A W Tozer commenting on 1 Peter 1:15, 16 ("be holy as I am holy" - see expository notes on 1 Peter 1:15; 1 Peter 1:16) wrote that...

The Holy Spirit is first of all a moral flame. It is not an accident of language that He is called the Holy Spirit, for whatever else the word holy may mean it does undoubtedly carry with it the idea of moral purity. And the Spirit, being God, must be absolutely and infinitely pure. With Him there are not (as with men) grades and degrees of holiness. He is holiness itself, the sum and essence of all that is unspeakably pure.

No one whose senses have been exercised to know good and evil but must grieve over the sight of zealous souls seeking to be filled with the Holy Spirit while they are yet living in a state of moral carelessness or borderline sin. Such a thing is a moral contradiction. Whoever would be filled and indwelt by the Spirit should first judge his life for any hidden iniquities; he should courageously expel from his heart everything which is out of accord with the character of God as revealed by the Holy Scriptures.

At the base of all true Christian experience must he a sound and sane morality. No joys are valid, no delights legitimate where sin is allowed to live in life or conduct. No transgression of pure righteousness dare excuse itself on the ground of superior religious experience. To seek high emotional states while living in sin is to throw our whole life open to self deception and the judgment of God. "Be ye holy" is not a mere motto to be framed and hung on the wall. It is a serious commandment from the Lord of the whole earth. "Cleanse your hands, ye sinners; and purify your hearts, ye double minded. Be afflicted, and mourn, and weep: let your laughter be turned into mourning, and your joy into heaviness" (James 4:8-9). The true Christian ideal is not to be happy but to be holy. The holy heart alone can be the habitation of the Holy Ghost.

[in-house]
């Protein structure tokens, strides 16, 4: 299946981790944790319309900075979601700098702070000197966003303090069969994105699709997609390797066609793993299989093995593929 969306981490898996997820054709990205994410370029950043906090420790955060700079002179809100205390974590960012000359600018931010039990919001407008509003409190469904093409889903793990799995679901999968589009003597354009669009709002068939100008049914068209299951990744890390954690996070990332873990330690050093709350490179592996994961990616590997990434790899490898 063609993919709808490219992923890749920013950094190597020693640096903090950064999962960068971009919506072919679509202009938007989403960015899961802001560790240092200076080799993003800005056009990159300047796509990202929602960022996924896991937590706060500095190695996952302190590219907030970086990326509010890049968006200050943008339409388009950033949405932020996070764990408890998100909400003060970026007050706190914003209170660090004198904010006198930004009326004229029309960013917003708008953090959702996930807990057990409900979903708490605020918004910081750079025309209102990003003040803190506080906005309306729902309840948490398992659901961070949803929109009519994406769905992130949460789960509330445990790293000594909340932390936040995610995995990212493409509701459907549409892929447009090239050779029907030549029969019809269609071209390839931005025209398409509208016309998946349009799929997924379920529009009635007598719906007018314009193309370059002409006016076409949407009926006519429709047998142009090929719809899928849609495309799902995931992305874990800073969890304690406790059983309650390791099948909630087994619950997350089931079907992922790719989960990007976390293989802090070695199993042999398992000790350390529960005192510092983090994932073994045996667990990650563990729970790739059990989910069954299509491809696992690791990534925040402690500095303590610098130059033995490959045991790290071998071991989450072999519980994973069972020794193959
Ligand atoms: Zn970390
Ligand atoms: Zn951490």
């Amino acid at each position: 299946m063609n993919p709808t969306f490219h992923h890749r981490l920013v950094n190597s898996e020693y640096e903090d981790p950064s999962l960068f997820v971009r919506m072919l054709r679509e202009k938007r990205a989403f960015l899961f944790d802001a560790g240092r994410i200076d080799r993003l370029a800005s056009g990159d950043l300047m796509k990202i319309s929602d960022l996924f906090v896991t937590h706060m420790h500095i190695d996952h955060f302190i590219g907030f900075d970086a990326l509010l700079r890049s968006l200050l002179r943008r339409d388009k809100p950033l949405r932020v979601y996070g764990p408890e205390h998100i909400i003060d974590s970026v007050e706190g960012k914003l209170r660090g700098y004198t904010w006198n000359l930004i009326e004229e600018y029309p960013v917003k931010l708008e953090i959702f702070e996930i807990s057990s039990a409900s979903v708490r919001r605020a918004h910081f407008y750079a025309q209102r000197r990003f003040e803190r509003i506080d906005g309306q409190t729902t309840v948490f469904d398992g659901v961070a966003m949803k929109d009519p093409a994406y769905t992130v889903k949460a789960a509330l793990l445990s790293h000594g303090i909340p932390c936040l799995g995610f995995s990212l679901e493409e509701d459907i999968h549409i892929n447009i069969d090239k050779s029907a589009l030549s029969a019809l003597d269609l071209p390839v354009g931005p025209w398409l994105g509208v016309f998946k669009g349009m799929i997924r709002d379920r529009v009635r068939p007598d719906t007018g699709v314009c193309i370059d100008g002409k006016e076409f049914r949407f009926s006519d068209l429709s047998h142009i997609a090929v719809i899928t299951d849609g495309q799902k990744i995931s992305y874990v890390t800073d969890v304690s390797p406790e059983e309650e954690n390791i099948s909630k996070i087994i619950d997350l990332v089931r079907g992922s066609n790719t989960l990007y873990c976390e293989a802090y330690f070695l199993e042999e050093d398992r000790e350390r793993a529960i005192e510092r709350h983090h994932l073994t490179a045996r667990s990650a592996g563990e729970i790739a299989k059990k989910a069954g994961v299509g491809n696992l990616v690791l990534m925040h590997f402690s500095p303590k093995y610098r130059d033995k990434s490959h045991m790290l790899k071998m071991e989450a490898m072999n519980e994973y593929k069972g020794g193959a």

Warren Wiersbe recounted the following experience as an example of the trivialization of holiness...

"We will stand and sing hymn 325,” announced the worship leader, “ ‘Take Time to Be Holy.’ We will sing verses one and four.” If I had been sitting with the congregation instead of on the platform, I might have laughed out loud. Imagine a Christian congregation singing “Take Time to Be Holy” and not even taking time to sing the entire song! If we can’t take the time (less than four minutes) to sing a song about holiness, we’re not likely to take time to devote ourselves to “perfecting holiness in the fear of God.” (see notes 2Corinthians 7:1).

Happiness, not holiness, is the chief pursuit of most people today, including many professed Christians.

Holiness in the Biblical sense means to be untouched by the normal, the routine, or the ordinary, which is marred by imperfection, corrosion and decay. Holiness means to be set aside for God’s special purposes. We’re to be set apart and different, not blending in with the crowd, yet not being different for the sake of being different.

John Newton (Amazing Grace) admitted:

"I am not what I might be, I am not what I ought to be, I am not what I wish to be, I am not what I hope to be. But I thank God I am not what I once was, and I can say with the great apostle, “By the grace of God I am what I am.”

Quietists downplay or totally disregard the believer’s effort necessary in the pursuing of holiness (just "let go & let God") and thereby risk promoting spiritual irresponsibility and apathy. On the other hand, Pietists can tend to overemphasize human effort and thereby inflame people’s pride or lapse into legalism

Sanctification does not primarily mean perfection (although some would disagree with this statement) but instead refers to separation. Separation from sin is now the direction of our lives, and someday separation from sin's pull & sin's pleasure. Sanctification is both an event and a lifelong process as discussed in the Three Tenses of Salvation. Sanctification should not be confused with false standards of holiness, adopted by those who, like the Pharisees, attempt to be holy through external means, or who, like the Stoics, have a passionless devotion to duty, or who, like monks, isolate themselves from the world, or who, like quasi-Christian psychologists, replace sanctification with introspection, self-analysis, and improvement of one’s self-image. True holiness begins with a love for Christ Himself. That’s what compels you toward greater sanctification.

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Last Updated July, 2013